Bashar al-Assad: after Idlib is the president’s luck running out?


Defying defeat in Lebanon, a mooted arms deal and the Arab spring, Assad has seemed the Middle Easts great survivor. But what next as the world looks on?

Bashar al-Assad has become known as the Middle Easts great survivor since taking power in 2000. But in launching a chemical weapons attack in Idlib province this week, has the pariah president of Syria finally pushed his luck too far?

Assad denies responsibility for the Idlib atrocity, just as he denied responsibility for a notorious 2013 chemical weapons attack on civilians near Damascus. UN investigators blamed the regime for that incident and other reported CW attacks in 2014 and 2015.

The 2013 attack, which killed hundreds of people, crossed the red line set by Barack Obama, almost triggering US military intervention. But Obama (then US president) and the Republican-controlled Congress, hesitated after Britains parliament unexpectedly voted against military action.

Then the Russians effectively rescued their client, saving Assads bacon by brokering a deal supposedly removing his CW stockpile.

The US-Russia deal looks like a sham now. It provided for the use of military force if Assad did not comply. Luckily for him its provisions were never implemented, despite damning evidence uncovered by the UN.

Assads history of stubbornly denying the apparently undeniable stretches back to 2005 when Rafiq Hariri, the former Lebanese prime minister, was assassinated in Beirut. Hariri was the leader of the anti-Syrian opposition. Lengthy UN investigations found convincing evidence of Syrian regime complicity.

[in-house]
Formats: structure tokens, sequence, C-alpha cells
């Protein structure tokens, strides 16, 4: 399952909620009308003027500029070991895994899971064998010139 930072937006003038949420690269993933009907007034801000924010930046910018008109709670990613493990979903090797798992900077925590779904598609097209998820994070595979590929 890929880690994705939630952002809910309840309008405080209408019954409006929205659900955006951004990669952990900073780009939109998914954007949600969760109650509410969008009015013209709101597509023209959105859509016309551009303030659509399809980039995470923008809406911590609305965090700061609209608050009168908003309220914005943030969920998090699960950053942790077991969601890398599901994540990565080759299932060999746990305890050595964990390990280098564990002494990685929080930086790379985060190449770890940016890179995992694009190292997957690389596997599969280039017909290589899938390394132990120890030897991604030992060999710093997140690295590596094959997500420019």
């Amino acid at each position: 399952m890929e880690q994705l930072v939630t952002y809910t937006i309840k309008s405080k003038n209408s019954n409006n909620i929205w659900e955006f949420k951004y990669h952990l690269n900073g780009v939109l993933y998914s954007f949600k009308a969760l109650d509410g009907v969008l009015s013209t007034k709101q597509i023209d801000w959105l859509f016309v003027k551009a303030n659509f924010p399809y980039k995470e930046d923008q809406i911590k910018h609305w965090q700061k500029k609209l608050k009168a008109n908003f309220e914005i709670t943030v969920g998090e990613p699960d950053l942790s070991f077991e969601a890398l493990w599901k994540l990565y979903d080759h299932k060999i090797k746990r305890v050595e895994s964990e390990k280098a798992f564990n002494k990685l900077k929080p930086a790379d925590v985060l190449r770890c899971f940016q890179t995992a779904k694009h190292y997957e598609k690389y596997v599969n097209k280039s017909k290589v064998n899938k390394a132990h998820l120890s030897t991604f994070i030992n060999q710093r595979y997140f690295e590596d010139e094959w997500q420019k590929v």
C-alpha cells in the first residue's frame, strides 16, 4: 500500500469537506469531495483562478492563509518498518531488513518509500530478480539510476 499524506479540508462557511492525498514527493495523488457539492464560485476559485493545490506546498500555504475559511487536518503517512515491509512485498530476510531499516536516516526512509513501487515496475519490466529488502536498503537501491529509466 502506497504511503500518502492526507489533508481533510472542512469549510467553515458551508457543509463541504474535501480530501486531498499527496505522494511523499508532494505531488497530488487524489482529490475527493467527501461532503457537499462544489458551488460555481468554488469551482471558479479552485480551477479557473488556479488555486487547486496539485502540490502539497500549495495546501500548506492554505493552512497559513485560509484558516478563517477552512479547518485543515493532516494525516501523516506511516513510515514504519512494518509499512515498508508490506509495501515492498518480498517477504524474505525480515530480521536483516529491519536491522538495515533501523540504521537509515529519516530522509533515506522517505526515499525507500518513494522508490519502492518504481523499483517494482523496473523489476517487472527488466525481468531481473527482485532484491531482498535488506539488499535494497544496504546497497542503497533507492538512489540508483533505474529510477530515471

An injured Syrian child is treated after an airstrike in the east Ghouta region of Damascus, 4 April. Photograph: Anadolu Agency/Getty Images

Although he denied it, Assad was forced to withdraw his troops from Lebanon. His capitulation was a political humiliation and strategic defeat. Many predicted Assad would fall. But somehow he held on.

Another big crisis erupted in 2011, when the Arab spring revolts spread to Syria. When he first came to power, the young, British-educated, Assad was seen as a potential reformer. But hopes of liberalisation petered out. His brutal response to the initially peaceful 2011 protests showed nothing had changed. All-out war ensued.

Yet while Assad has so far failed to defeat the rebel forces, he did not suffer the fate of Egypts Hosni Mubarak or Libyas Muammar Gaddafi, who were both deposed. And in 2015, when he seemed on the brink of losing the war, Vladimir Putin, Russias president, stepped in, joining Iran in a successful attempt to save his neck. Assad had fallen on his feet once more.

Odd though it seems Assad struck lucky again when Islamic State seized control of large parts of Syria and Iraq. The jihadists principal fight was with pro-western forces and governments, not him. The rise of Isis fortified Assads specious claim to be fighting a solely terrorist insurgency. And it distracted the western powers.

Donald Trumps election underlined that evolution. Trumps only interest was the suppression of Isis. He explicitly rejected previous US-European insistence that Assad must step down, hailing him as an ally in fighting terror. This volte-face was replicated by Turkey, a key regional player.

But the Idlib atrocity appears to have revolted Trump. He called it an affront to humanity and said he was reconsidering his stance. Idlib could thus turn out to be a self-defeating gamble. Typically, the Syrian leader has recklessly overplayed his hand. Even his Russian friends seem embarrassed.

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